## Friday, January 09, 2009

### Doing Math

A little known fact (mostly to non-knitters) is that knitting requires a LOT of math. Granted, you can certainly follow patterns and never calculate a thing. However, you're bound to come across a sweater that you want to customize to your fit; or something that says "you have x stitches. On the next row decrease evenly across by 30 stitches so that you have y stitches for next section." It's going to happen...it's just a matter of time. You're going to become a knitmatician.

My project notebook is filled with numbers - addition, subtraction, division, multiplication, long division, and an undiscovered prime number! Anyone who sees sketches in the notebook comments on the numbers everywhere...and they're surprised.

I was reading on Rebecca's blog about the number of hours of practice it takes, and the difference it makes, to being great (10,000 hours) , good (8,000 hours) or mediocre (4,000 hours) at something. I thought I would figure out my number and blog about it so you can figure out your number (if you're so inclined).

Obviously...knitting is my forte...and, on average, this is how I knit...

In 1997 - 1998 I knit 4 sweaters & 2 scarves @ approx 100 hours total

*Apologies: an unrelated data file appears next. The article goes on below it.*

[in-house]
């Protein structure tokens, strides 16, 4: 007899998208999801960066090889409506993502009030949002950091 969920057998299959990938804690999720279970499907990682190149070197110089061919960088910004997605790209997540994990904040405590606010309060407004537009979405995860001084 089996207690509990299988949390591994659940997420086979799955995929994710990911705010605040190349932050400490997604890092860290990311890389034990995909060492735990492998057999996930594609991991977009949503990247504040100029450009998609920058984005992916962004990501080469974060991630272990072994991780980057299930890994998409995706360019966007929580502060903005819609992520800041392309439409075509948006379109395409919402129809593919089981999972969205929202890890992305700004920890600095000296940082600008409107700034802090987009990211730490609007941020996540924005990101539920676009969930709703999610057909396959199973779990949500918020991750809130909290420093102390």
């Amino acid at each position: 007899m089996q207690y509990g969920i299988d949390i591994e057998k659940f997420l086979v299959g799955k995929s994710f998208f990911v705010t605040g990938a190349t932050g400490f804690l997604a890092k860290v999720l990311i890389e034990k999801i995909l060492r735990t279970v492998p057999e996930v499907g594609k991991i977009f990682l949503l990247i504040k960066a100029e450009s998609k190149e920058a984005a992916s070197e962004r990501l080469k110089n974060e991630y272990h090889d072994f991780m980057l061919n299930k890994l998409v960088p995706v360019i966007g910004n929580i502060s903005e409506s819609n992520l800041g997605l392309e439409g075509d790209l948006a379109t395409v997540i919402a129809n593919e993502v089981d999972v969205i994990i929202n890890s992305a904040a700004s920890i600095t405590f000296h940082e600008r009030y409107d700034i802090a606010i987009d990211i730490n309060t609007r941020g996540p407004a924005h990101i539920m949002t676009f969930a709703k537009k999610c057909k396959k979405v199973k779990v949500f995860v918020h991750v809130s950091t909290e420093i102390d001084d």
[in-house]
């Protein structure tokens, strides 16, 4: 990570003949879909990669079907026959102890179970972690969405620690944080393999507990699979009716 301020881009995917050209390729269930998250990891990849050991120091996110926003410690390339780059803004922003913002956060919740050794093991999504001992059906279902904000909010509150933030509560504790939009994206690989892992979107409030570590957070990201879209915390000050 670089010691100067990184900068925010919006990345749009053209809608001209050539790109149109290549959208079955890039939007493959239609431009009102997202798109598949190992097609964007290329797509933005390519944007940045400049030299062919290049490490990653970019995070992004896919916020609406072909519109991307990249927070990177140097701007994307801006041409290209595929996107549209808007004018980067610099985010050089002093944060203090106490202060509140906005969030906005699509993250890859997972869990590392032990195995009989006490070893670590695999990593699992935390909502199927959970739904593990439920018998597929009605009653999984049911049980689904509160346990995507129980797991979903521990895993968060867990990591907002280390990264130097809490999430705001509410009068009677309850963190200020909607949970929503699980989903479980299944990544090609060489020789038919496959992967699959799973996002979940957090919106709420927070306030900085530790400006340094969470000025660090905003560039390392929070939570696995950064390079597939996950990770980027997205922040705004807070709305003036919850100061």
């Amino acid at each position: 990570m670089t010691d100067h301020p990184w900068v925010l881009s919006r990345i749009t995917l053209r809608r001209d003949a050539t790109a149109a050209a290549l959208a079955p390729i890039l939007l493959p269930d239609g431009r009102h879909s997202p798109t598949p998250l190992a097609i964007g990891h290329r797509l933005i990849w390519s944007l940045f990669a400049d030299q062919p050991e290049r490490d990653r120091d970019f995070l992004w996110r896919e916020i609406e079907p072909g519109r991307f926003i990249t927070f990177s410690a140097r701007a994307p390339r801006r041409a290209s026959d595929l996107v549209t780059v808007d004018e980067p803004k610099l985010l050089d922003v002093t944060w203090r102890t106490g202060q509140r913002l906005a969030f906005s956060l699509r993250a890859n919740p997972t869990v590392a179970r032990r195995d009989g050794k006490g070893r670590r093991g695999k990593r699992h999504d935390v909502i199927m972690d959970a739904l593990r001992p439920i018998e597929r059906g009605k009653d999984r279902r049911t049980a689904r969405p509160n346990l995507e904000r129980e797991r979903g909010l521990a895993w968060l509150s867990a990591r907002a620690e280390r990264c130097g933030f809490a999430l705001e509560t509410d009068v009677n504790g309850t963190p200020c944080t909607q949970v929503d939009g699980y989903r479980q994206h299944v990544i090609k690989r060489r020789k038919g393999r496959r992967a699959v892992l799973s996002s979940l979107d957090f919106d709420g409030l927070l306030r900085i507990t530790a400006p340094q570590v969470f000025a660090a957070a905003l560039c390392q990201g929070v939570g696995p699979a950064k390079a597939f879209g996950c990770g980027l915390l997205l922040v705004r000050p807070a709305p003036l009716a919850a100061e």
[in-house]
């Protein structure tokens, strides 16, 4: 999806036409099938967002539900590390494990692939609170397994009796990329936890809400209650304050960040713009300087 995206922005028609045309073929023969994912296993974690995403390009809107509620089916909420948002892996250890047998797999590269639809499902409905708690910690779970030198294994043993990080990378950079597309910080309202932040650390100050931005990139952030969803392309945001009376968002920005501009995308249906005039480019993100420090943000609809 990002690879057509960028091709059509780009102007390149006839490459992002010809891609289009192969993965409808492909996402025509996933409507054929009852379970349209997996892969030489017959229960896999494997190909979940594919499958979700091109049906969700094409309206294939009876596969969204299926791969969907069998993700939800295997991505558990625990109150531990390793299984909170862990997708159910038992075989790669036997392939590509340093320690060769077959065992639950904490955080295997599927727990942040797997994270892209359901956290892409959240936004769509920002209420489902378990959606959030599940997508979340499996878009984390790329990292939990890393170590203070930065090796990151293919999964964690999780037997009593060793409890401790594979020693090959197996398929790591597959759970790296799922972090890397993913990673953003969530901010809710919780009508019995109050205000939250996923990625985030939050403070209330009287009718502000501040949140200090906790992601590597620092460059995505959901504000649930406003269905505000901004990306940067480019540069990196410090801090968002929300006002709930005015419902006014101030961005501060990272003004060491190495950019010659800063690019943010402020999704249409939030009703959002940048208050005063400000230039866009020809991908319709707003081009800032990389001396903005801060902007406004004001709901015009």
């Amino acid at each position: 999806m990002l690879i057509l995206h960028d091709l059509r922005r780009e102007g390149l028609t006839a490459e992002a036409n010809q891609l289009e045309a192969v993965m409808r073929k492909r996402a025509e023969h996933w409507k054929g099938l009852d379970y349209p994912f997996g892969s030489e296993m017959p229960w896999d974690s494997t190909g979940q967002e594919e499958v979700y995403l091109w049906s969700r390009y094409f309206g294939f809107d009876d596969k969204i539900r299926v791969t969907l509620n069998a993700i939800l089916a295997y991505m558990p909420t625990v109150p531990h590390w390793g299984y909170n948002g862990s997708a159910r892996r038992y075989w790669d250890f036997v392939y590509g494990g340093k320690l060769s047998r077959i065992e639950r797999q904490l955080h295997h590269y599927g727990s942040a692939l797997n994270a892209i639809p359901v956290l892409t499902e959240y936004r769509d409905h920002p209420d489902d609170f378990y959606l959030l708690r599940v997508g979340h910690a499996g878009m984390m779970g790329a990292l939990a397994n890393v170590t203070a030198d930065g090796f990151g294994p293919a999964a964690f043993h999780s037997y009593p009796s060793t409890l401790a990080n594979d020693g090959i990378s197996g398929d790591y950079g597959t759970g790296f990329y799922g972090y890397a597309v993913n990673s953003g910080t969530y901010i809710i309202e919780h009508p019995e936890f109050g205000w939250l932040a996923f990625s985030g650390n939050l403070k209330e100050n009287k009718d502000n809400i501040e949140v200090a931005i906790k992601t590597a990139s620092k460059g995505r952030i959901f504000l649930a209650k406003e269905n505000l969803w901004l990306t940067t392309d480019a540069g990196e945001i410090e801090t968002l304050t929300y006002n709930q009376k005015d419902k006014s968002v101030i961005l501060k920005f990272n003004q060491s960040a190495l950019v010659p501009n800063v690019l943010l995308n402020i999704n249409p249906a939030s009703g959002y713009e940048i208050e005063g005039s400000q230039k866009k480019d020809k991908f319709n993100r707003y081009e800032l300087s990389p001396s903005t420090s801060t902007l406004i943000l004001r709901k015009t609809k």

In 2001 - 2002 I knit an afghan @ approx 20 hours and a few scarves @ approx 5 hours each = 35 hours

From August of 2006 to the present (approx 127 weeks) I have knit as follows:
2 hours a day on the train (10 hours)
1.5 hours a day at night (7.5 hours)
6 hours per weekend (6 hours)
Total: 23.5 hours per week...let's say 24 hours for arguments sake

127 x 24 = 3,048

Grand total (100+35+3,048) = 3,183

Really? I'm just...(not even???)...mediocre? I guess I just assume I'm a "good" knitter - at least I feel like a "good" knitter.

It will take me 34 more weeks to become mediocre (or by Labor Day 2009)

3.85 years to become good (or by November 2012)

5.46 years to become great (or by the end of June 2014)

Man, depressing.

On the flip side, though, these numbers are just theories. They are just guidelines, like the bell curve. They don't take into account the quality of the hours spent. Or the natural ability of the person and the task they are performing. Did Dizzy Gillespie spend 10,000 hours on the brass before he was determined "great"? Did Michael Jordan spend 10,000 hours on the court before he could fly? Hey, I'm not even saying I'm in the same ballpark as those guys...no way Jose...but see how it's all the perspective of things?

Happy knitmatics to you!

Meghan said...

Very interesting, though I think there must be many other aspects that should be factored in here. I haven't been knitting that long, but I feel like I'm pretty great at it, considering. It just makes sense to me (thanks to all the math!) and I've never had tension issues. Sewing, on the other hand, I've been working at since I was a kid and I'm only just breaking into the mediocre category! I think everyone has more of a knack for certain skills than others.

Dora said...

Oh my gosh you want me to get out a calculator. You crack me up. Now that is too much time on your hands... get knitting girlfriend.

Siga said...

Oh yeah, shifting the bell curve to the right. ;-)

Frances said...

Knitting doesn't seem to fit the paradigm because you can be pretty good at it pretty early on. But if you want to rival Alice Starmore...well I think finishing just one of her Tudor Roses sweaters will get you to "good". :-)